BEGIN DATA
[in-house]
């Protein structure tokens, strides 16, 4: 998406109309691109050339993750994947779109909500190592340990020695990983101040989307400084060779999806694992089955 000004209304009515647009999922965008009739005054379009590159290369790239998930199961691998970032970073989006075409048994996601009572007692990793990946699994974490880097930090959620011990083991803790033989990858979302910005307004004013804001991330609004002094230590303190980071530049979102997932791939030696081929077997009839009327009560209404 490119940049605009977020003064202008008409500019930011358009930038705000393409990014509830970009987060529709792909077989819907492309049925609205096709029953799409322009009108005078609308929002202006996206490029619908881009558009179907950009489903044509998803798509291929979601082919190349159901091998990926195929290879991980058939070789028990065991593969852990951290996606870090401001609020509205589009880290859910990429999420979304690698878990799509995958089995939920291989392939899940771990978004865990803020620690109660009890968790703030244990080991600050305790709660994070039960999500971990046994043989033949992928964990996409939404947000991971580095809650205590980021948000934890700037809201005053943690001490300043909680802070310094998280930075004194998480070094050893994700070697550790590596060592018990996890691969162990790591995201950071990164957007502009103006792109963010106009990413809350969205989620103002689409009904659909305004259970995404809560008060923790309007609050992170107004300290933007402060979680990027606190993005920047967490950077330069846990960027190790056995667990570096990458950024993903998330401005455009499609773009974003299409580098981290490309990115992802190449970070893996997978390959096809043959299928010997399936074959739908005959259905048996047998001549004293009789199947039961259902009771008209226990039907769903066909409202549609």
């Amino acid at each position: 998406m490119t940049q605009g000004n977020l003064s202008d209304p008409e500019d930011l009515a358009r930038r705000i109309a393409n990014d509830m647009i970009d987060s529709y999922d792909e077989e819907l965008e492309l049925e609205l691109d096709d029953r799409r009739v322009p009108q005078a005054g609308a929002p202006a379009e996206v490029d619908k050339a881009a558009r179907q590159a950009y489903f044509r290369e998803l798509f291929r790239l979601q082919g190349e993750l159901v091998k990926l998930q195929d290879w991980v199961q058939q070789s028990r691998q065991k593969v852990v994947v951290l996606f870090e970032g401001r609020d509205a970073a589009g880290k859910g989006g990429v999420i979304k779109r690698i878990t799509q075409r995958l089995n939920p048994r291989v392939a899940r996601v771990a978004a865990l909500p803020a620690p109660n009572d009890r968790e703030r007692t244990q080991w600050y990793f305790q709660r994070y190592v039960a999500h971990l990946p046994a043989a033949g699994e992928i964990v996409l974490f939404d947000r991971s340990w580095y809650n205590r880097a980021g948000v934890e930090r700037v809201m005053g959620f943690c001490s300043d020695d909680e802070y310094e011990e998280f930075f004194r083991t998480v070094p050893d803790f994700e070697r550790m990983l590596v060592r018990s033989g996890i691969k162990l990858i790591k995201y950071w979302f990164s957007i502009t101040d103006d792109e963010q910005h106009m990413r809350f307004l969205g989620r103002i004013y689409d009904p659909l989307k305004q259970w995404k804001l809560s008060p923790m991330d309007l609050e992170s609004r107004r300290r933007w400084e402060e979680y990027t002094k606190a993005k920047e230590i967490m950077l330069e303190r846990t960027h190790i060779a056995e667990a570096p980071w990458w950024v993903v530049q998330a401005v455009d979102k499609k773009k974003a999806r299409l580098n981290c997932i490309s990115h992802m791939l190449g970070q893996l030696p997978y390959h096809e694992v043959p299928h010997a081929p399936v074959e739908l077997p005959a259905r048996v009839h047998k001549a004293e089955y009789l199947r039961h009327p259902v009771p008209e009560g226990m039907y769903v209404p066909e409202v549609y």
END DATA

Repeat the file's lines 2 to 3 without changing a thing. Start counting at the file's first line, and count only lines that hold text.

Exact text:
């Protein structure tokens, strides 16, 4: 998406109309691109050339993750994947779109909500190592340990020695990983101040989307400084060779999806694992089955 000004209304009515647009999922965008009739005054379009590159290369790239998930199961691998970032970073989006075409048994996601009572007692990793990946699994974490880097930090959620011990083991803790033989990858979302910005307004004013804001991330609004002094230590303190980071530049979102997932791939030696081929077997009839009327009560209404 490119940049605009977020003064202008008409500019930011358009930038705000393409990014509830970009987060529709792909077989819907492309049925609205096709029953799409322009009108005078609308929002202006996206490029619908881009558009179907950009489903044509998803798509291929979601082919190349159901091998990926195929290879991980058939070789028990065991593969852990951290996606870090401001609020509205589009880290859910990429999420979304690698878990799509995958089995939920291989392939899940771990978004865990803020620690109660009890968790703030244990080991600050305790709660994070039960999500971990046994043989033949992928964990996409939404947000991971580095809650205590980021948000934890700037809201005053943690001490300043909680802070310094998280930075004194998480070094050893994700070697550790590596060592018990996890691969162990790591995201950071990164957007502009103006792109963010106009990413809350969205989620103002689409009904659909305004259970995404809560008060923790309007609050992170107004300290933007402060979680990027606190993005920047967490950077330069846990960027190790056995667990570096990458950024993903998330401005455009499609773009974003299409580098981290490309990115992802190449970070893996997978390959096809043959299928010997399936074959739908005959259905048996047998001549004293009789199947039961259902009771008209226990039907769903066909409202549609």
């Amino acid at each position: 998406m490119t940049q605009g000004n977020l003064s202008d209304p008409e500019d930011l009515a358009r930038r705000i109309a393409n990014d509830m647009i970009d987060s529709y999922d792909e077989e819907l965008e492309l049925e609205l691109d096709d029953r799409r009739v322009p009108q005078a005054g609308a929002p202006a379009e996206v490029d619908k050339a881009a558009r179907q590159a950009y489903f044509r290369e998803l798509f291929r790239l979601q082919g190349e993750l159901v091998k990926l998930q195929d290879w991980v199961q058939q070789s028990r691998q065991k593969v852990v994947v951290l996606f870090e970032g401001r609020d509205a970073a589009g880290k859910g989006g990429v999420i979304k779109r690698i878990t799509q075409r995958l089995n939920p048994r291989v392939a899940r996601v771990a978004a865990l909500p803020a620690p109660n009572d009890r968790e703030r007692t244990q080991w600050y990793f305790q709660r994070y190592v039960a999500h971990l990946p046994a043989a033949g699994e992928i964990v996409l974490f939404d947000r991971s340990w580095y809650n205590r880097a980021g948000v934890e930090r700037v809201m005053g959620f943690c001490s300043d020695d909680e802070y310094e011990e998280f930075f004194r083991t998480v070094p050893d803790f994700e070697r550790m990983l590596v060592r018990s033989g996890i691969k162990l990858i790591k995201y950071w979302f990164s957007i502009t101040d103006d792109e963010q910005h106009m990413r809350f307004l969205g989620r103002i004013y689409d009904p659909l989307k305004q259970w995404k804001l809560s008060p923790m991330d309007l609050e992170s609004r107004r300290r933007w400084e402060e979680y990027t002094k606190a993005k920047e230590i967490m950077l330069e303190r846990t960027h190790i060779a056995e667990a570096p980071w990458w950024v993903v530049q998330a401005v455009d979102k499609k773009k974003a999806r299409l580098n981290c997932i490309s990115h992802m791939l190449g970070q893996l030696p997978y390959h096809e694992v043959p299928h010997a081929p399936v074959e739908l077997p005959a259905r048996v009839h047998k001549a004293e089955y009789l199947r039961h009327p259902v009771p008209e009560g226990m039907y769903v209404p066909e409202v549609y």